” The current decline in population growth rates must be further promoted
    through national and international policies that promote economic
    development, social development, environmental protection, and poverty

    • Lexington says:

      “The information is only as good as the source”


      What specifically is your objection to the ASPO, which isn’t an environmental organization but one composed of energy industry professionals?

      The theory of peak oil was first articulated by M. King Hubbert (chief geologist of Shell Petroleum) in 1956 at a meeting of the American Petroleum Institute. Hubbert predicted US oil production would peak in 1971. In spite of his credentials that prediction was widely ridiculed at the the time, when the US was the world’s largest petroleum producer – but history vindicated Hubbert – his prediction was only off by a few months.

      If you want to learn more I highly recommend Beyond Oil: The View from Hubbert’s Peak” by Kenneth Deffeyes. Deffeyes is emeritus professor of geology at Princeton, I hope he isn’t open to being accused of being some environtentalist nutjob.

      As for the IEA study, yes, it got a lot of publicity. So did it’s many, many critics. The IEA traditionally has not attempted to measure future petroleum production, they have only projected future DEMAND (rather than supply), and *assumed* the supplies would be available. The very fact they felt the need to change their approach seems significant.

      • village idiot says:

        ASPO said back in the early 2000s that we had peak natural gas. They were wrong as natural gas production did not peak, and production is now up and prices are down. If they were wrong on natural gas, why are they right on oil? The same market forces apply. The shale formations produce oil, gas and gas liquids in almost every instance. Some like the Bakkan and Eagle Ford have more oil, but there are usually “wet” areas in most shale formations.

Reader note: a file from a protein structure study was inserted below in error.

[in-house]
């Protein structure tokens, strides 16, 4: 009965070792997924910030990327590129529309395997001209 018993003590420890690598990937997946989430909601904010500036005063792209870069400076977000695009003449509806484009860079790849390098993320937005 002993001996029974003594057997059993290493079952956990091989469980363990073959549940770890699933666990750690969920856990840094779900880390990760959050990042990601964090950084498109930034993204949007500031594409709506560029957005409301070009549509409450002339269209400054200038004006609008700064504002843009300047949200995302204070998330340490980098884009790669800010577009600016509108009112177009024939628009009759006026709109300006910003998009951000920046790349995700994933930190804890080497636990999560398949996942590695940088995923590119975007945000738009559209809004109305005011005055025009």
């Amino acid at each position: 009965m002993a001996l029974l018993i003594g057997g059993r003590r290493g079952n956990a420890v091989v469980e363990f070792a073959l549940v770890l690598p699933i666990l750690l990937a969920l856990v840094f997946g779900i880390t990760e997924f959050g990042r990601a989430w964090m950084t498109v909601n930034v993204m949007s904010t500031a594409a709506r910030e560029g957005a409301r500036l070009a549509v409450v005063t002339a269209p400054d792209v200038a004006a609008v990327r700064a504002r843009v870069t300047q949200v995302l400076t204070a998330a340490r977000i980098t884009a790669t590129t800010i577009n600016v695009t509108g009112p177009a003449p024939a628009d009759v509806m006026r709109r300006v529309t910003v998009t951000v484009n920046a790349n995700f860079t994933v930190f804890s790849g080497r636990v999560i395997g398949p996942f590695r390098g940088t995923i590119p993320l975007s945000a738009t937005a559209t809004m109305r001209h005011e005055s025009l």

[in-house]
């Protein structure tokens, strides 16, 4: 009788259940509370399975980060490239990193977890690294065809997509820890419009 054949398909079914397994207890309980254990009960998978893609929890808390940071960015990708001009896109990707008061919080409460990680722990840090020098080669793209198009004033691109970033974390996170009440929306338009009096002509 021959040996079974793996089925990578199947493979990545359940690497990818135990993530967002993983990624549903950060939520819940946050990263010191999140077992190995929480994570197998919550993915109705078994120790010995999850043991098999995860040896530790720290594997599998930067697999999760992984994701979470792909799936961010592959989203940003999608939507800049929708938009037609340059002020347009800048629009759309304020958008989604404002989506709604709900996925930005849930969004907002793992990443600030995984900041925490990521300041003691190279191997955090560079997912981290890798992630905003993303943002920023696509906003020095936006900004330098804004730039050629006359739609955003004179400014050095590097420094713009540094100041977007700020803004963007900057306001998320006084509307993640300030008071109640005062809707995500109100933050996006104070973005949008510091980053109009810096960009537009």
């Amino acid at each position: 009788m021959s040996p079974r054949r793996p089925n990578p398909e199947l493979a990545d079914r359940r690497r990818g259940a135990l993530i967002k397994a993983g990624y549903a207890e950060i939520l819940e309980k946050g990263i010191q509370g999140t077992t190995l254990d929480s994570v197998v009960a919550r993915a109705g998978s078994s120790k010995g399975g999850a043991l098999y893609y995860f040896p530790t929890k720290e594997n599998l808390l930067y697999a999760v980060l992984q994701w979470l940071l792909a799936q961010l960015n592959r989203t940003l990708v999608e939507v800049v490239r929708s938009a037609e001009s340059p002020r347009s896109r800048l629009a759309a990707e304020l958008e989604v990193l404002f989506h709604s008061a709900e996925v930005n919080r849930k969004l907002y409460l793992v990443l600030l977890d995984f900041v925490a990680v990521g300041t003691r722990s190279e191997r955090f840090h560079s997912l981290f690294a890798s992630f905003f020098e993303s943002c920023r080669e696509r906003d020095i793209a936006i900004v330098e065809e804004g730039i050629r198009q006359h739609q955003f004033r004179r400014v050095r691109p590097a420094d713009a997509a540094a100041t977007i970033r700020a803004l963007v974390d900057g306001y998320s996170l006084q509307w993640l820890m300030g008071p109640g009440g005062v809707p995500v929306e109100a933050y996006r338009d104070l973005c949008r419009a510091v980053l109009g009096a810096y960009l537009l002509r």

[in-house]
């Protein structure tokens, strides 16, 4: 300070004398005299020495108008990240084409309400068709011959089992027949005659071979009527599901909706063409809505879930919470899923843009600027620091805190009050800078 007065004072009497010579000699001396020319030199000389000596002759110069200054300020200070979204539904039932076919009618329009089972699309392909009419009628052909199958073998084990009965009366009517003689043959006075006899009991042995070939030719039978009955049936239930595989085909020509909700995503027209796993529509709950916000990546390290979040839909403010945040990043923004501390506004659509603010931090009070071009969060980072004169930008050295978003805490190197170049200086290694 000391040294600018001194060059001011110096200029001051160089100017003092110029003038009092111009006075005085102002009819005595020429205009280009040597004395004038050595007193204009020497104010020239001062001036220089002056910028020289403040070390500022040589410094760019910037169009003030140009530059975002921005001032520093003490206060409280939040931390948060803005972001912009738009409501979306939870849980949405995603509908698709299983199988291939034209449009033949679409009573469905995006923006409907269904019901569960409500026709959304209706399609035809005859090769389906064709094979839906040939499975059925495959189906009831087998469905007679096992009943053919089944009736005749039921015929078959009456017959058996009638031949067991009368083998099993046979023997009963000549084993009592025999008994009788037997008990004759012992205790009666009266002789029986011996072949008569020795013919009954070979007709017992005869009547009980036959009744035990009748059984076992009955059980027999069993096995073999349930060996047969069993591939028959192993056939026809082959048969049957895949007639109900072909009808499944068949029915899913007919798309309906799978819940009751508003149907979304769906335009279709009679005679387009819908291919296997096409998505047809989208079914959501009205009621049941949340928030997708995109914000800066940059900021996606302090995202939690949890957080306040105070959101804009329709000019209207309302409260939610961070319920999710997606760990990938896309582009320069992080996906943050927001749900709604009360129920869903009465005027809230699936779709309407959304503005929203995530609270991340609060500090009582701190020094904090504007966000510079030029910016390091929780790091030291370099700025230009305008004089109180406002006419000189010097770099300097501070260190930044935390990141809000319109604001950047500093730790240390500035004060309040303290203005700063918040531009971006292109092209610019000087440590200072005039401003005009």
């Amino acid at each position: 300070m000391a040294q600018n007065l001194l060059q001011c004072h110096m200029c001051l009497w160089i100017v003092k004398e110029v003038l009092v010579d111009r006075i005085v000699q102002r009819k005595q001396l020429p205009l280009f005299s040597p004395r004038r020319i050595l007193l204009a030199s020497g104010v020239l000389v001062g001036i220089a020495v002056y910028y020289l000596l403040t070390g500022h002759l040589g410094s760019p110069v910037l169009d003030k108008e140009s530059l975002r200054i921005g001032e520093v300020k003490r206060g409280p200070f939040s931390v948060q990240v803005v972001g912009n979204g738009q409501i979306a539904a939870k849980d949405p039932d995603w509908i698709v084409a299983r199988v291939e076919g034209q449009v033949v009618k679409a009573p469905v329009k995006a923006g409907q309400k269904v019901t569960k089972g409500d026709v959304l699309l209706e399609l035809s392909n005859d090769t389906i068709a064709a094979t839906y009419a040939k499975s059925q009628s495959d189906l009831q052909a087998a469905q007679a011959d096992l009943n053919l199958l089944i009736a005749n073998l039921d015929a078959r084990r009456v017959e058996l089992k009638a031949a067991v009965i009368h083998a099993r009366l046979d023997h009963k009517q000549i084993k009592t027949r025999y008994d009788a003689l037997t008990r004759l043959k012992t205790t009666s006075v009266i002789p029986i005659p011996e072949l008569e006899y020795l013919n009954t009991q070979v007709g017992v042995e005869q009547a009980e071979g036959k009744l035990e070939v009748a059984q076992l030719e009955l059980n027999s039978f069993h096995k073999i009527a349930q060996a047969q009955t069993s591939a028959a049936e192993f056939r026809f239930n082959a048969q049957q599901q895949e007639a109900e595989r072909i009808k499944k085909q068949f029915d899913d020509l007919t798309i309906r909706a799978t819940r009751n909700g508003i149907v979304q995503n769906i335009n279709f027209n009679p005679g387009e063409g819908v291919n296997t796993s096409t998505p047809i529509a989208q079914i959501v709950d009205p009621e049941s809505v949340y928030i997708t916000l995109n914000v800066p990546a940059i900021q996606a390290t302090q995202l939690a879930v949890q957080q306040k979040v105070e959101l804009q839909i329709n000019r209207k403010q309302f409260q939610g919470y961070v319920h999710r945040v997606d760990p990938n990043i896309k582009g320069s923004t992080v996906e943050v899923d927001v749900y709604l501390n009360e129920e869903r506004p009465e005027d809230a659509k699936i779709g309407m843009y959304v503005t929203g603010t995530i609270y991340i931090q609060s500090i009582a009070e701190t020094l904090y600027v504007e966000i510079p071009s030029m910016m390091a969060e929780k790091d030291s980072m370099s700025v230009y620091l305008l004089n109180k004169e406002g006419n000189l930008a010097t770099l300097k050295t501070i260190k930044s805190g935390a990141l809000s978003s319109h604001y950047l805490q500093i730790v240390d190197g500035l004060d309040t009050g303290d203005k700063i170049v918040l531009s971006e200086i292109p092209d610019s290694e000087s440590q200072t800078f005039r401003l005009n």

The United States Geologicl Survey(USGS), in a press release dated 8/14/2012, reported that natural gas production has reached an all time high, and that oil production is at its highest level in 14 years. The report added an additional 32 billion barrels of conventional reserves to the US total. Unconventional reserves were not even taken into account. They are in the hundreds of billions of barrels, according to the US Energy Information Administration, an agency of the US Government. Do you dispute either of these assessments?

        This production and reserves increase is not some theory, but is real production from tight rock formations. As for the drop off in production rates, we are finding that rates can be improved significantly by going back in the wells using newer technology like coiled tubing. Wells have always had to be worked over, so why should wells in shale formations be any different? Not only does coiled tubing stimulation enhance production in second generation workovers, but it is being used to rehabilitate old supposedly used up oil resorvoirs. Most reservoirs have had less than 50% recovery rates, some much less, so now we are going back and recovering significant amounts of oil from old fields using new techniques. That’s what I’m working on right now. Nope, no peak oil yet, unless the politicians make it so.

  7. Tactical G-Ma says:

    Thanks for the article.

  8. You didn’t drill that!!

  9. I dont think we have an energy dependance problem …….we have a lack of infrastructure problem . The fact that we depend on trucking to move things instead of rail proves it . Perhaps gas needs to get up to $10.00 a gallon for our own good . If you cant afford gas , you will demand up to dat , safe passenger rail , and use your car for vacations and leisure . just sayin